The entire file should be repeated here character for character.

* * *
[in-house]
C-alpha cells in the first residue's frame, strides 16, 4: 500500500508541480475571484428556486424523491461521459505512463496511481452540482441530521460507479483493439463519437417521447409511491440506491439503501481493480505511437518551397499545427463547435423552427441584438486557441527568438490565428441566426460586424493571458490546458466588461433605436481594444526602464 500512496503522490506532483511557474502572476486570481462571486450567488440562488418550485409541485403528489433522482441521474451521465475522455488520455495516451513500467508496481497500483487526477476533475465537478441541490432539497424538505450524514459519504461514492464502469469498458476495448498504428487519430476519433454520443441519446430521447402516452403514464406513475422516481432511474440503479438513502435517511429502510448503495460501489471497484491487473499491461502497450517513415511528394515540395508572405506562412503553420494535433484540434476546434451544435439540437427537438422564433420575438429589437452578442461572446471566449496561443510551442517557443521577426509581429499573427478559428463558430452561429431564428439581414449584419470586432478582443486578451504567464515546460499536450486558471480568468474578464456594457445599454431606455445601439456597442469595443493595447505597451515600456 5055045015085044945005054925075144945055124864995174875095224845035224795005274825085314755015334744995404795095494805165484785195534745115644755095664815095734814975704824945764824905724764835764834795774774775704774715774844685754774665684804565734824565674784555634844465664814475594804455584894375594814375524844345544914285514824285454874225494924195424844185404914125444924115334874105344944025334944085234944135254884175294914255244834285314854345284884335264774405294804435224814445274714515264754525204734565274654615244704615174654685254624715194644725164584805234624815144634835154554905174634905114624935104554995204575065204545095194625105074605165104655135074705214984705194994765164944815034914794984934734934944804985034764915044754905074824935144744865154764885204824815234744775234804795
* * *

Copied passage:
[in-house]
C-alpha cells in the first residue's frame, strides 16, 4: 500500500508541480475571484428556486424523491461521459505512463496511481452540482441530521460507479483493439463519437417521447409511491440506491439503501481493480505511437518551397499545427463547435423552427441584438486557441527568438490565428441566426460586424493571458490546458466588461433605436481594444526602464 500512496503522490506532483511557474502572476486570481462571486450567488440562488418550485409541485403528489433522482441521474451521465475522455488520455495516451513500467508496481497500483487526477476533475465537478441541490432539497424538505450524514459519504461514492464502469469498458476495448498504428487519430476519433454520443441519446430521447402516452403514464406513475422516481432511474440503479438513502435517511429502510448503495460501489471497484491487473499491461502497450517513415511528394515540395508572405506562412503553420494535433484540434476546434451544435439540437427537438422564433420575438429589437452578442461572446471566449496561443510551442517557443521577426509581429499573427478559428463558430452561429431564428439581414449584419470586432478582443486578451504567464515546460499536450486558471480568468474578464456594457445599454431606455445601439456597442469595443493595447505597451515600456 5055045015085044945005054925075144945055124864995174875095224845035224795005274825085314755015334744995404795095494805165484785195534745115644755095664815095734814975704824945764824905724764835764834795774774775704774715774844685754774665684804565734824565674784555634844465664814475594804455584894375594814375524844345544914285514824285454874225494924195424844185404914125444924115334874105344944025334944085234944135254884175294914255244834285314854345284884335264774405294804435224814445274714515264754525204734565274654615244704615174654685254624715194644725164584805234624815144634835154554905174634905114624935104554995204575065204545095194625105074605165104655135074705214984705194994765164944815034914794984934734934944804985034764915044754905074824935144744865154764885204824815234744775234804795